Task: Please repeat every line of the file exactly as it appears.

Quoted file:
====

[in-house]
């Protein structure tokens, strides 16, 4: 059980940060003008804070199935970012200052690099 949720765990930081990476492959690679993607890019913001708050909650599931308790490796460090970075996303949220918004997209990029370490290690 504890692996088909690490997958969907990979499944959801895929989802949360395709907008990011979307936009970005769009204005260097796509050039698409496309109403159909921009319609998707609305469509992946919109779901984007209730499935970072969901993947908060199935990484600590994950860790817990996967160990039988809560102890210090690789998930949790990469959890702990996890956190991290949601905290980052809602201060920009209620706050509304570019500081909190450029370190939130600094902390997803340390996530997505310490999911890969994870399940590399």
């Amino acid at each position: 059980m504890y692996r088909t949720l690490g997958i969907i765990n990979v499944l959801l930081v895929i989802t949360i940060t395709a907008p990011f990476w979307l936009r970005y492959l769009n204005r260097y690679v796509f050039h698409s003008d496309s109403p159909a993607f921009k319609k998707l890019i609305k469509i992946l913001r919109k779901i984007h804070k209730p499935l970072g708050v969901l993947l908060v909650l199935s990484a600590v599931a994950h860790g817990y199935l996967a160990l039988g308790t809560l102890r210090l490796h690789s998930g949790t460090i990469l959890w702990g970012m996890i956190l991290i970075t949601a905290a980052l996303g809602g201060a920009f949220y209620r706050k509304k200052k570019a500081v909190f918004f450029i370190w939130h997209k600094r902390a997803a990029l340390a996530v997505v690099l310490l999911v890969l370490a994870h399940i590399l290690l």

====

[in-house]
């Protein structure tokens, strides 16, 4: 059980940060003008804070199935970012200052690099 949720765990930081990476492959690679993607890019913001708050909650599931308790490796460090970075996303949220918004997209990029370490290690 504890692996088909690490997958969907990979499944959801895929989802949360395709907008990011979307936009970005769009204005260097796509050039698409496309109403159909921009319609998707609305469509992946919109779901984007209730499935970072969901993947908060199935990484600590994950860790817990996967160990039988809560102890210090690789998930949790990469959890702990996890956190991290949601905290980052809602201060920009209620706050509304570019500081909190450029370190939130600094902390997803340390996530997505310490999911890969994870399940590399």
């Amino acid at each position: 059980m504890y692996r088909t949720l690490g997958i969907i765990n990979v499944l959801l930081v895929i989802t949360i940060t395709a907008p990011f990476w979307l936009r970005y492959l769009n204005r260097y690679v796509f050039h698409s003008d496309s109403p159909a993607f921009k319609k998707l890019i609305k469509i992946l913001r919109k779901i984007h804070k209730p499935l970072g708050v969901l993947l908060v909650l199935s990484a600590v599931a994950h860790g817990y199935l996967a160990l039988g308790t809560l102890r210090l490796h690789s998930g949790t460090i990469l959890w702990g970012m996890i956190l991290i970075t949601a905290a980052l996303g809602g201060a920009f949220y209620r706050k509304k200052k570019a500081v909190f918004f450029i370190w939130h997209k600094r902390a997803a990029l340390a996530v997505v690099l310490l999911v890969l370490a994870h399940i590399l290690l």